The poet Juvenal, a contemporary of Paul, gives a vivid description of this cultural trend:
“There is nothing that a woman will not permit herself to do. Nothing that she deems shameful. And when she encircles her neck with green emeralds and fastens huge pearls to her elongated ears, so important is the business of beautification. So numerous are the tiers and stories piled one another on her head that she pays no attention to her own husband.”
Similarly, the philosopher Philo gives a description of a prostitute in his writing called “The Sacrifices of Cain and Abel”:
“A prostitute is often described as having hair dressed in elaborate braids, her eyes with pencil lines, her eyebrows smothered in paint and her expensive clothes embroidered lavishly with flowers and bracelets and necklaces of gold and jewels hanging all over her.”
Paul’s description of immodest dress conjured a picture of someone preoccupied with appearance, fashion, luxury, and sexual prowess. Similarly, modern modesty standards are not about arbitrary rules of how much skin is shown or how low-cut something is, but about the messages and values our clothing communicates.
6. Modesty is about true freedom, not repression.
More often than not, modesty standards are seen as repressive, arbitrary rules that restrict a woman’s creativity and freedom. And often enough, the biblical concept has been abused for this purpose. But when modesty is motivated from the heart, the exact opposite is true.
Paul says women should adorn themselves in respectable apparel with “self-control.” This might be better understood as “self-mastery”—being of sound mind or sober, being in control of one’s impulses and appetites. In extra-biblical literature, this word has sexual nuances—being able to totally control your romantic and erotic desires.
Habitual immodesty is often, though not always, the fruit of a kind of slavery. A person might be enslaved by their desire to attract the opposite sex. They might define their worth by their fashion sense, sex appeal, image, weight, particular body parts, or the brand names they wear. This kind of slavery is widespread because sin impacts us all, and in today’s sexually charged, media-saturated culture, many men and women alike fall prey to it.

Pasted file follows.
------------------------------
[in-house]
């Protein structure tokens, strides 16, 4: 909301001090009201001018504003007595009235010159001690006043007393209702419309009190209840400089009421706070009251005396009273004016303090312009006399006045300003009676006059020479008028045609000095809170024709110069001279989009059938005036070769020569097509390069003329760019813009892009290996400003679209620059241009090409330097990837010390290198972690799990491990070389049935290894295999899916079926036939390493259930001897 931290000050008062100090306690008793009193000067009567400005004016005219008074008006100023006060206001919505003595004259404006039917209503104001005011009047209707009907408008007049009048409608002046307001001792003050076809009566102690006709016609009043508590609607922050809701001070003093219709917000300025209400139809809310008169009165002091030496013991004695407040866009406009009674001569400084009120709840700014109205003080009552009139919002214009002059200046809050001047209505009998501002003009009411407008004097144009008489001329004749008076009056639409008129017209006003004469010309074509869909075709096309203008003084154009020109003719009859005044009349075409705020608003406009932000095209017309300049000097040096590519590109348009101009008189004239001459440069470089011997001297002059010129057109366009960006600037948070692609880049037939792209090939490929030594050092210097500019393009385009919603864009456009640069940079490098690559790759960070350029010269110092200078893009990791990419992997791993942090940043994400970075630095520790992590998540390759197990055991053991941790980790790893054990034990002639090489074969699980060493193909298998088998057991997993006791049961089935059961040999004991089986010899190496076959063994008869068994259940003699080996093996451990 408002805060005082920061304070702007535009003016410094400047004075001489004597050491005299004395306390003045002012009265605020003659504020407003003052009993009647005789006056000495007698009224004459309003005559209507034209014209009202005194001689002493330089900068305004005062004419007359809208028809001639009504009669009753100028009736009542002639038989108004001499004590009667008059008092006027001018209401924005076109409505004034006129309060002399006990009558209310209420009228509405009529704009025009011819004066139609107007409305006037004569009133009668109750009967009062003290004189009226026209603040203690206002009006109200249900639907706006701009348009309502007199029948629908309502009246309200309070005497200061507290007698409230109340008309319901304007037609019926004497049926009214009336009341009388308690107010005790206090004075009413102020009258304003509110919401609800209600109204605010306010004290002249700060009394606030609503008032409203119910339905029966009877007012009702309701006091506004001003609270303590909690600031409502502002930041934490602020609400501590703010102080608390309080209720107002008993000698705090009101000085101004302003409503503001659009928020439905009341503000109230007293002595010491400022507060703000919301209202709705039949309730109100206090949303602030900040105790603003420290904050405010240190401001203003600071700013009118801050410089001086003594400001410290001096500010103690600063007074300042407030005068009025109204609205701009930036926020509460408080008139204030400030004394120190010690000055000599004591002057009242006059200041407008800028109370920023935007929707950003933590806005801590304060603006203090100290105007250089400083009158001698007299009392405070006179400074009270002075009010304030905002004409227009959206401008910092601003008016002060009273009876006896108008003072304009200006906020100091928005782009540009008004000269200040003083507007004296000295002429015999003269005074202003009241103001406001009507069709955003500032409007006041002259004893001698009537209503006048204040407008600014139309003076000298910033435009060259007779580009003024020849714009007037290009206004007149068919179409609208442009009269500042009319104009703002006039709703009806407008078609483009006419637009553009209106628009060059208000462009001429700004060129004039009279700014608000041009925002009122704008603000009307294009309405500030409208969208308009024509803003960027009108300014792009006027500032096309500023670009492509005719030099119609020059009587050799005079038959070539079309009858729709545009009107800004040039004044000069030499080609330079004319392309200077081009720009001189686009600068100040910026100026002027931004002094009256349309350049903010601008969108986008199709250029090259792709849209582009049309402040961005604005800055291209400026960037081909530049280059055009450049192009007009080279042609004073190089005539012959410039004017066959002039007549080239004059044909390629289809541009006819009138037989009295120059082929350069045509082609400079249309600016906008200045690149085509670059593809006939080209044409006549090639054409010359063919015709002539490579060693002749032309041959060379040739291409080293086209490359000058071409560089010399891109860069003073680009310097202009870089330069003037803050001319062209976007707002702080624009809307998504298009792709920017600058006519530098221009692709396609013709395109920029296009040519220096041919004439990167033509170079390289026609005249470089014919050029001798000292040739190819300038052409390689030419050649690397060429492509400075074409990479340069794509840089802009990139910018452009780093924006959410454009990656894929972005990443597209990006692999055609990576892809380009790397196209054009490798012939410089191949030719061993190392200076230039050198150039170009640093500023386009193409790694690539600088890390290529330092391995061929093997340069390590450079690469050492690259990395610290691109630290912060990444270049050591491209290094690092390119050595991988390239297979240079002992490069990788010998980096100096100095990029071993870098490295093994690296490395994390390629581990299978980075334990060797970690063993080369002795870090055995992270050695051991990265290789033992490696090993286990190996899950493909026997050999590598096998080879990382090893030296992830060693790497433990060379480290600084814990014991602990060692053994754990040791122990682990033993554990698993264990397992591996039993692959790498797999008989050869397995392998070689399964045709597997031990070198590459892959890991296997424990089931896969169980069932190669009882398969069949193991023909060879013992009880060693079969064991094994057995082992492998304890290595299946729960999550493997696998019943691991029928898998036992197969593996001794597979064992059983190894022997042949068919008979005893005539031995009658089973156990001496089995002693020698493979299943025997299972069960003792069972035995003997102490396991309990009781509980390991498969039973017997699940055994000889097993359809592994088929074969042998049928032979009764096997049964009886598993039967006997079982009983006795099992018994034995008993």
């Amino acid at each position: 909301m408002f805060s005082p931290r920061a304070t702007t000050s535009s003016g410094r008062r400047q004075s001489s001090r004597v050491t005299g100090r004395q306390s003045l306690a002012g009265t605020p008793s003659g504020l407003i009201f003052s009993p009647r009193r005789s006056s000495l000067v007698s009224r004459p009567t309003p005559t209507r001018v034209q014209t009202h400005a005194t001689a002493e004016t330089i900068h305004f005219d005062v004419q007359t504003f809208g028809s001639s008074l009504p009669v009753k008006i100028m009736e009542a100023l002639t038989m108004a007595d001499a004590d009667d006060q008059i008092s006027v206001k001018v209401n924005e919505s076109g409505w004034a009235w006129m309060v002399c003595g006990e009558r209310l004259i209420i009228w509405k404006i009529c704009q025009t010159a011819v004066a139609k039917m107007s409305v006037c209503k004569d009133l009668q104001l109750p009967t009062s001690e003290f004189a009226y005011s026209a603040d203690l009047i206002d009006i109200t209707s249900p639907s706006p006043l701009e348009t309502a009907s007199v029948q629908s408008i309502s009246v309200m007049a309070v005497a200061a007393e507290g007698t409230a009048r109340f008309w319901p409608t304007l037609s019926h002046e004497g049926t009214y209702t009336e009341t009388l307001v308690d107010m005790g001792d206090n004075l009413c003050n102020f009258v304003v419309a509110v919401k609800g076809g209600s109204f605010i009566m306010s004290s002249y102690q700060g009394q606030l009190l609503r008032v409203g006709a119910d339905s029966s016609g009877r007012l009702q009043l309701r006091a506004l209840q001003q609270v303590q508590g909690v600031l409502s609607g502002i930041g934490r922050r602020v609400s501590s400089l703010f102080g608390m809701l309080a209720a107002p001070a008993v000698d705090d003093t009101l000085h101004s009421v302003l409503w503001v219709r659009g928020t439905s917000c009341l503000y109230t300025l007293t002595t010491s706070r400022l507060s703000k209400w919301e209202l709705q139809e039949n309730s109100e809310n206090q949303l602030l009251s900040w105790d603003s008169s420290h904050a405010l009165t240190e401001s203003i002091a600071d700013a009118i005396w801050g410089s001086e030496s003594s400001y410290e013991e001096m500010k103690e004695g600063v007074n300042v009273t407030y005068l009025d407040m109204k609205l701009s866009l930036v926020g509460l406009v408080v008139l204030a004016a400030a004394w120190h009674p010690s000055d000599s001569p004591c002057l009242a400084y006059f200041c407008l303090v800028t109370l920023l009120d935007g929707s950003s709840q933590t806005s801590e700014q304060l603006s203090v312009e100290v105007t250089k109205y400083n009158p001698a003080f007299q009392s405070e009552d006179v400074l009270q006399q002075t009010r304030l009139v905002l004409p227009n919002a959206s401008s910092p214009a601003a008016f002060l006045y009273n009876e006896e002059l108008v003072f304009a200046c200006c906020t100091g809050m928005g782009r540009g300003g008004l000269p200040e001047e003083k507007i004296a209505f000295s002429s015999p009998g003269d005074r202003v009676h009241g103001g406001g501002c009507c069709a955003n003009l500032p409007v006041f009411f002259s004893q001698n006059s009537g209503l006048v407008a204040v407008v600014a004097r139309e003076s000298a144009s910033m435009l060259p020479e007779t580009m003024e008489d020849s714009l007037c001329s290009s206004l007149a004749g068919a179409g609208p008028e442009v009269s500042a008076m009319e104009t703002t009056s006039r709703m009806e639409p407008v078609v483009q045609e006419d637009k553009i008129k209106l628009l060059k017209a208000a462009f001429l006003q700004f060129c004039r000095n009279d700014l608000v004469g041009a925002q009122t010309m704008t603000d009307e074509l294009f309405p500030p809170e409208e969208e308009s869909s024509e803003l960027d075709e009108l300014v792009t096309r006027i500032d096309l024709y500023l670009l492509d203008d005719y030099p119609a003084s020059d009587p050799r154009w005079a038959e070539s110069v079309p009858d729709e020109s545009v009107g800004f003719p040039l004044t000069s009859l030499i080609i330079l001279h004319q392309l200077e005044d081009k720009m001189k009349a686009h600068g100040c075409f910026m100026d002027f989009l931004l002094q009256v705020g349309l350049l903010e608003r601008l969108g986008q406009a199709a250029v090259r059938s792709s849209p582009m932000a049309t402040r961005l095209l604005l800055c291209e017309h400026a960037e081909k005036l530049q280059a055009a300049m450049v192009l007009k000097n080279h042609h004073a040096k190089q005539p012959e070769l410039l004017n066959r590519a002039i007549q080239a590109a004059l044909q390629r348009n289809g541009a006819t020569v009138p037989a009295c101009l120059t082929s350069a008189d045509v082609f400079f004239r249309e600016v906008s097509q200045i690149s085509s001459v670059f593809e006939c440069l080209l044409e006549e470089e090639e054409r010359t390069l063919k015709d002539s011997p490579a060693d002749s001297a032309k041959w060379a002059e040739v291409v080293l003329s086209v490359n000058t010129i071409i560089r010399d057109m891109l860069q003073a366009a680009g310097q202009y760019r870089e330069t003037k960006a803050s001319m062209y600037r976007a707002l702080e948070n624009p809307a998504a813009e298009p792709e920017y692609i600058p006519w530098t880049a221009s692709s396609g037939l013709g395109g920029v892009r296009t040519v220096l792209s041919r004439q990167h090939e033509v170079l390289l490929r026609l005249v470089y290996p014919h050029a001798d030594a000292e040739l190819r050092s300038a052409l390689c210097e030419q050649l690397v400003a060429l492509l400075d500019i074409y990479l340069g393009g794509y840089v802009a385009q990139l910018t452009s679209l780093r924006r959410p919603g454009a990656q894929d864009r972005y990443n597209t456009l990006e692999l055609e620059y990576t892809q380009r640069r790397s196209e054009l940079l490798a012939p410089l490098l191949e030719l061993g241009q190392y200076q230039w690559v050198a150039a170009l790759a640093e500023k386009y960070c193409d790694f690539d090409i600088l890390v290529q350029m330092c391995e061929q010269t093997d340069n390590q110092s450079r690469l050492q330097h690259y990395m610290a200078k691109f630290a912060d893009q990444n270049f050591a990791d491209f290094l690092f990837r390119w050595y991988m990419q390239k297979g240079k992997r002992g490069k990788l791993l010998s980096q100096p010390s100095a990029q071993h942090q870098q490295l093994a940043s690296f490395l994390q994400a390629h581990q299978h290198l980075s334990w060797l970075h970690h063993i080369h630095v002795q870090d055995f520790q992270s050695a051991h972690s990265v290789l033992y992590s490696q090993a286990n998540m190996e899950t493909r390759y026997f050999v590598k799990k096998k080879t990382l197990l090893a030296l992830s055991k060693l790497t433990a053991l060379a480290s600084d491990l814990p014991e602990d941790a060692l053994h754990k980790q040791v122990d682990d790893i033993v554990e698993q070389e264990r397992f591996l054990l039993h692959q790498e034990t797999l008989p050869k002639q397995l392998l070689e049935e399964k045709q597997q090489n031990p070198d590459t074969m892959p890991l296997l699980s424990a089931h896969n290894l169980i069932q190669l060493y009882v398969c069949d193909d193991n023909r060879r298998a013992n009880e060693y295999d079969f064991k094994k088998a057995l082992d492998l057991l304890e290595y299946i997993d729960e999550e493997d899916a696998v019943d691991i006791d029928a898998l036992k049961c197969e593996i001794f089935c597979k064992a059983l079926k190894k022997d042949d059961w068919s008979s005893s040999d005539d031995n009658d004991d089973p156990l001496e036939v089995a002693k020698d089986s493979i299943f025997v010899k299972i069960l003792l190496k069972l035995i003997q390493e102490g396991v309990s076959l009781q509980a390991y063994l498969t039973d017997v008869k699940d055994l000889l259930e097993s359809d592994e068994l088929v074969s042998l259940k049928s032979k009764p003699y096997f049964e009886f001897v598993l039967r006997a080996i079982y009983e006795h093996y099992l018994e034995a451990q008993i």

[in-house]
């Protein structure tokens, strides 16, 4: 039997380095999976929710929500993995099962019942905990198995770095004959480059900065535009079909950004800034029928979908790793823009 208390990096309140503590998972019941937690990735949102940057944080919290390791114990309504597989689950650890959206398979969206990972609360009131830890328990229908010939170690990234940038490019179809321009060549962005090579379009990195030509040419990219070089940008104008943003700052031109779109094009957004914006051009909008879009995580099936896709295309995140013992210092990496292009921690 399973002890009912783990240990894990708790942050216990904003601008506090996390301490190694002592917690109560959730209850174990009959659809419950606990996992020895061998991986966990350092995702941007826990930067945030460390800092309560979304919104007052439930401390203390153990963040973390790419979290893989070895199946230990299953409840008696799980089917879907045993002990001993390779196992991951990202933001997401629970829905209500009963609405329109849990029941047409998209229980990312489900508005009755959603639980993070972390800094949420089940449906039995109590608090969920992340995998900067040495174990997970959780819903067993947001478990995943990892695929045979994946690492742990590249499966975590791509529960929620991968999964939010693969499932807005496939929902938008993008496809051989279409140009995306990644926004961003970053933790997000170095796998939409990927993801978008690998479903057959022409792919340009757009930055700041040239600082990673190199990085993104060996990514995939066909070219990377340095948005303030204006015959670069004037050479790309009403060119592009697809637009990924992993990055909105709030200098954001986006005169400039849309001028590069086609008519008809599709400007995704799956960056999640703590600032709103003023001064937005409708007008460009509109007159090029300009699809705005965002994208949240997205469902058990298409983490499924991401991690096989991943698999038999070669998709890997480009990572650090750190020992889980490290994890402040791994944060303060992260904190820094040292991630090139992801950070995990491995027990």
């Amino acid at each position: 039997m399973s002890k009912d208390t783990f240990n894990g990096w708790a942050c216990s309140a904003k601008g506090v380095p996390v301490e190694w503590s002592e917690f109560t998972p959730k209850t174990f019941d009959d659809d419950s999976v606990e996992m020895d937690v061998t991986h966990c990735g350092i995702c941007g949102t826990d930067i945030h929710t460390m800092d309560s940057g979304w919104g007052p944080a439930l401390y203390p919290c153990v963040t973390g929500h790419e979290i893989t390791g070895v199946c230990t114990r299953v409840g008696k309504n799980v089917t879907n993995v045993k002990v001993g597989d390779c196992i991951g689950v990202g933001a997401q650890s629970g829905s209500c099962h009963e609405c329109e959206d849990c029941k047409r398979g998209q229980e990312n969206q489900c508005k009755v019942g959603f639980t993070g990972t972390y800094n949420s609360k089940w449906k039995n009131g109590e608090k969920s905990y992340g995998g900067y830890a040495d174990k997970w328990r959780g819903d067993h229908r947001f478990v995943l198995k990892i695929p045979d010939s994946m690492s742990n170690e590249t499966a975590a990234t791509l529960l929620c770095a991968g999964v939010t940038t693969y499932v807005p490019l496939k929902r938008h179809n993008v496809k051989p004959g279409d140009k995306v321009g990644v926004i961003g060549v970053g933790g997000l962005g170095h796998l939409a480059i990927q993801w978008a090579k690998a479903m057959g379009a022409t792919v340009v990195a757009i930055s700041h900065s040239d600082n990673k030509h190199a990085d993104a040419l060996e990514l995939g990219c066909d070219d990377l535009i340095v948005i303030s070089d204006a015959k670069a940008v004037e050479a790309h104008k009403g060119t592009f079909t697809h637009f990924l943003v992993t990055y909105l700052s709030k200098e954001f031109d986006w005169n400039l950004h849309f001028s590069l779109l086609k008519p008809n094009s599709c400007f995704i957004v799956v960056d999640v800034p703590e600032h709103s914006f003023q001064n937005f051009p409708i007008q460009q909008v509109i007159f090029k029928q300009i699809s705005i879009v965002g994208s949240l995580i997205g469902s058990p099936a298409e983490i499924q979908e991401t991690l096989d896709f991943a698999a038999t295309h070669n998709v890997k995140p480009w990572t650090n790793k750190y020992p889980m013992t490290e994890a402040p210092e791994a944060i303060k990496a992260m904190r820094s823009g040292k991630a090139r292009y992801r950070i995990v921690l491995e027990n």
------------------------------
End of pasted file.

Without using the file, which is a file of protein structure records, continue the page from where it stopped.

But as Christians, we are free from the slavery of sin because we are united to Christ. Paul exhorts us to live out this freedom: “Let not sin therefore reign in your mortal body, to make you obey its passions” (Romans 6:12). When it comes to modest dress, we can follow Paul’s next statement quite literally: Do not present the members of your body to sin as instruments for unrighteousness, but present your members to God as instruments for righteousness (verse 13). Paul wants Christian women to have self-mastery in their wardrobe choices and to be totally free from worldly ways of defining worth, beauty, and sexiness.
Ironically, it is not just those who are scantily dressed that are enslaved, but even those who pride themselves on their modesty. “Modest is hottest,” they say, unaware that in their own hearts, they are still enslaved to a preoccupation with their physical image, still defining their worth by their outward adornment.
Defining Biblical Modesty
Taken together, these aspects of biblical modesty help to give us a working definition.
Modesty is a respectable manner of adorning one’s body and carrying oneself, born out of a freedom from a worldly definition of beauty and worth, and motivated by a hatred of sin and a desire to draw attention to God.
When it comes to the subject of modest clothing, the first question we should ask ourselves is: What am I trying to accomplish by what I wear?